Below are a few older notes from the series of 1902, which was a larger size than the current size of notes used today. These series of notes were made just after the turn of the century. Still these were Tacoma Banks issues, just from an earlier time when paper was not an economic factor, and incidently, at a time when men's billfolds were larger size. The size of these older notes across the country changed when the Depression hit the U.S. In 1929, the government decided the reduce the size of currency notes to save on paper & printing costs, the result being the size of notes made today.
Here is a higher denomination series of 1902 Tacoma National note. The higher the note's dollar amount, the rarer they are in the collector's market today.
Here is a metal token from a 1911 presentation that was performed at Stadium High School titled "The Burning of Rome". It was quite a performance to command having a token made for it, most plays & presentations done at Stadium, which was a very popular place for Tacoma attractions, were advertised in the form of paper.
The reverse side of the Burning of Rome token shows that labor unions were powerful & important then.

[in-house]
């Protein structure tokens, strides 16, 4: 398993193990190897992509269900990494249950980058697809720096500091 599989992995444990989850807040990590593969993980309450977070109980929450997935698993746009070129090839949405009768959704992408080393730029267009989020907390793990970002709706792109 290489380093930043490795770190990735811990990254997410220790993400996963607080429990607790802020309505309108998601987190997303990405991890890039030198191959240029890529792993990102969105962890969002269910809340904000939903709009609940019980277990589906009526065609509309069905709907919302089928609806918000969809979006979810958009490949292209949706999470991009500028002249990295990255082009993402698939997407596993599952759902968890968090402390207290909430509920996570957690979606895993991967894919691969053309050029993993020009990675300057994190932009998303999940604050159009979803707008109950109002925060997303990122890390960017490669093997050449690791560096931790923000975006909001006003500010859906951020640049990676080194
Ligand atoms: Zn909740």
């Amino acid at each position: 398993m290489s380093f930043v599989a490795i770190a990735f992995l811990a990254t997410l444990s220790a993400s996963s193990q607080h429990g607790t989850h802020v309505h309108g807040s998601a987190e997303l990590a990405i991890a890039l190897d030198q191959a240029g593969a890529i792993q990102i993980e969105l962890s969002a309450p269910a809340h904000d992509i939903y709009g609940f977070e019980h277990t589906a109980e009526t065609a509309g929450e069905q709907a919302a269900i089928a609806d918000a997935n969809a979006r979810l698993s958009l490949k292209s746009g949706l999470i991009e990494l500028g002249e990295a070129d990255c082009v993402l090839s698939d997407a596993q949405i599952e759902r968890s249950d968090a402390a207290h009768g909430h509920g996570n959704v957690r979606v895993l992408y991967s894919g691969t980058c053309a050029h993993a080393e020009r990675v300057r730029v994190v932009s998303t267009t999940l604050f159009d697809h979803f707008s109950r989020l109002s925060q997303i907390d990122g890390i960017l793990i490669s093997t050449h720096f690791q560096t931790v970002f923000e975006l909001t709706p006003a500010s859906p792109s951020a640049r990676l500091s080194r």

A common way of advertising downtown businesses were tokens such as the Tivoli Cafe, as opposed to the unusual nature of the Burning Rome token which was made for a perfomance. Businesses would have tokens made in the form of "Good For" amounts, 5 cents, 10 cents, even 12 1/2 cents, with their business name & address as way to get customers to come back, or tell their friends.
Transit tokens are a popular collectible that tells some history. They were used as paid passage from the World War I era on, some even used today for transit systems across the country. Transit systems can be trains, trolleys, and buses. This is one of the larger size tokens, used on buses in the Tacoma School Distrct number 10, circa 1940's.
Tacoma Railway & Power was a World War I era train & trolley transit run by the city. In many cases city-owned entities such as this continually lost money, but were kept going due to the needs of the public which they served.